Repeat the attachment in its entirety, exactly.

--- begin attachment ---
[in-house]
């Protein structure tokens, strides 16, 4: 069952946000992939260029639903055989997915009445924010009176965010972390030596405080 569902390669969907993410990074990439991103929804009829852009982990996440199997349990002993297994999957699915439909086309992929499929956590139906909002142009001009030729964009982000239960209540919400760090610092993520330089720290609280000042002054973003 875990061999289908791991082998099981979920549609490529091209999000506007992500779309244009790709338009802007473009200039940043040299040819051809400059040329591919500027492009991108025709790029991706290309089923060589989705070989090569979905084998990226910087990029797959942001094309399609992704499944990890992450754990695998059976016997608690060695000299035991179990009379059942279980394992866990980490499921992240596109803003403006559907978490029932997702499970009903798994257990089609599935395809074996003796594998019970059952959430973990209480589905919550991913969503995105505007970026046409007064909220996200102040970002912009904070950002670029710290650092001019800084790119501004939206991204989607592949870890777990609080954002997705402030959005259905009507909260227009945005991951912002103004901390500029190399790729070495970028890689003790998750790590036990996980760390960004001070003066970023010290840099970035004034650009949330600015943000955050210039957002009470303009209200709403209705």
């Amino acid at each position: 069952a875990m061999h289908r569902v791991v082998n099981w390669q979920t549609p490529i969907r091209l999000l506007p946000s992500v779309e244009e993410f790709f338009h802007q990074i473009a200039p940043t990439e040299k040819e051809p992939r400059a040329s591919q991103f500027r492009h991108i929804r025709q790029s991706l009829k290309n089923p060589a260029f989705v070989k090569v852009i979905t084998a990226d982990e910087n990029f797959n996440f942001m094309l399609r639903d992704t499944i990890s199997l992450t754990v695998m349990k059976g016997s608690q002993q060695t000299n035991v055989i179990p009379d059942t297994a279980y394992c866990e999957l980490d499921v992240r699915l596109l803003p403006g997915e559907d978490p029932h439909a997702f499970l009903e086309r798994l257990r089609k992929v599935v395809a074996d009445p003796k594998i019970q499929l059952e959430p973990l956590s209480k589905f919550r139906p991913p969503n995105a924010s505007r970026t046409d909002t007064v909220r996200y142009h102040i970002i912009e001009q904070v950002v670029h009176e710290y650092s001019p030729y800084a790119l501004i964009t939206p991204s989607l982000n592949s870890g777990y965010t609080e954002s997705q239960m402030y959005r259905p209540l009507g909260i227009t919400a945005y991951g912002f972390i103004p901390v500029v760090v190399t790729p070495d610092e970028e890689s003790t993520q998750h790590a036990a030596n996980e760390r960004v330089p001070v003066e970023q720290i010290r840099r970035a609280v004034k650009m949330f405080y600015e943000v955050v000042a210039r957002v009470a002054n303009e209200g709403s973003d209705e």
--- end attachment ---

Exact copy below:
[in-house]
């Protein structure tokens, strides 16, 4: 069952946000992939260029639903055989997915009445924010009176965010972390030596405080 569902390669969907993410990074990439991103929804009829852009982990996440199997349990002993297994999957699915439909086309992929499929956590139906909002142009001009030729964009982000239960209540919400760090610092993520330089720290609280000042002054973003 875990061999289908791991082998099981979920549609490529091209999000506007992500779309244009790709338009802007473009200039940043040299040819051809400059040329591919500027492009991108025709790029991706290309089923060589989705070989090569979905084998990226910087990029797959942001094309399609992704499944990890992450754990695998059976016997608690060695000299035991179990009379059942279980394992866990980490499921992240596109803003403006559907978490029932997702499970009903798994257990089609599935395809074996003796594998019970059952959430973990209480589905919550991913969503995105505007970026046409007064909220996200102040970002912009904070950002670029710290650092001019800084790119501004939206991204989607592949870890777990609080954002997705402030959005259905009507909260227009945005991951912002103004901390500029190399790729070495970028890689003790998750790590036990996980760390960004001070003066970023010290840099970035004034650009949330600015943000955050210039957002009470303009209200709403209705």
């Amino acid at each position: 069952a875990m061999h289908r569902v791991v082998n099981w390669q979920t549609p490529i969907r091209l999000l506007p946000s992500v779309e244009e993410f790709f338009h802007q990074i473009a200039p940043t990439e040299k040819e051809p992939r400059a040329s591919q991103f500027r492009h991108i929804r025709q790029s991706l009829k290309n089923p060589a260029f989705v070989k090569v852009i979905t084998a990226d982990e910087n990029f797959n996440f942001m094309l399609r639903d992704t499944i990890s199997l992450t754990v695998m349990k059976g016997s608690q002993q060695t000299n035991v055989i179990p009379d059942t297994a279980y394992c866990e999957l980490d499921v992240r699915l596109l803003p403006g997915e559907d978490p029932h439909a997702f499970l009903e086309r798994l257990r089609k992929v599935v395809a074996d009445p003796k594998i019970q499929l059952e959430p973990l956590s209480k589905f919550r139906p991913p969503n995105a924010s505007r970026t046409d909002t007064v909220r996200y142009h102040i970002i912009e001009q904070v950002v670029h009176e710290y650092s001019p030729y800084a790119l501004i964009t939206p991204s989607l982000n592949s870890g777990y965010t609080e954002s997705q239960m402030y959005r259905p209540l009507g909260i227009t919400a945005y991951g912002f972390i103004p901390v500029v760090v190399t790729p070495d610092e970028e890689s003790t993520q998750h790590a036990a030596n996980e760390r960004v330089p001070v003066e970023q720290i010290r840099r970035a609280v004034k650009m949330f405080y600015e943000v955050v000042a210039r957002v009470a002054n303009e209200g709403s973003d209705e």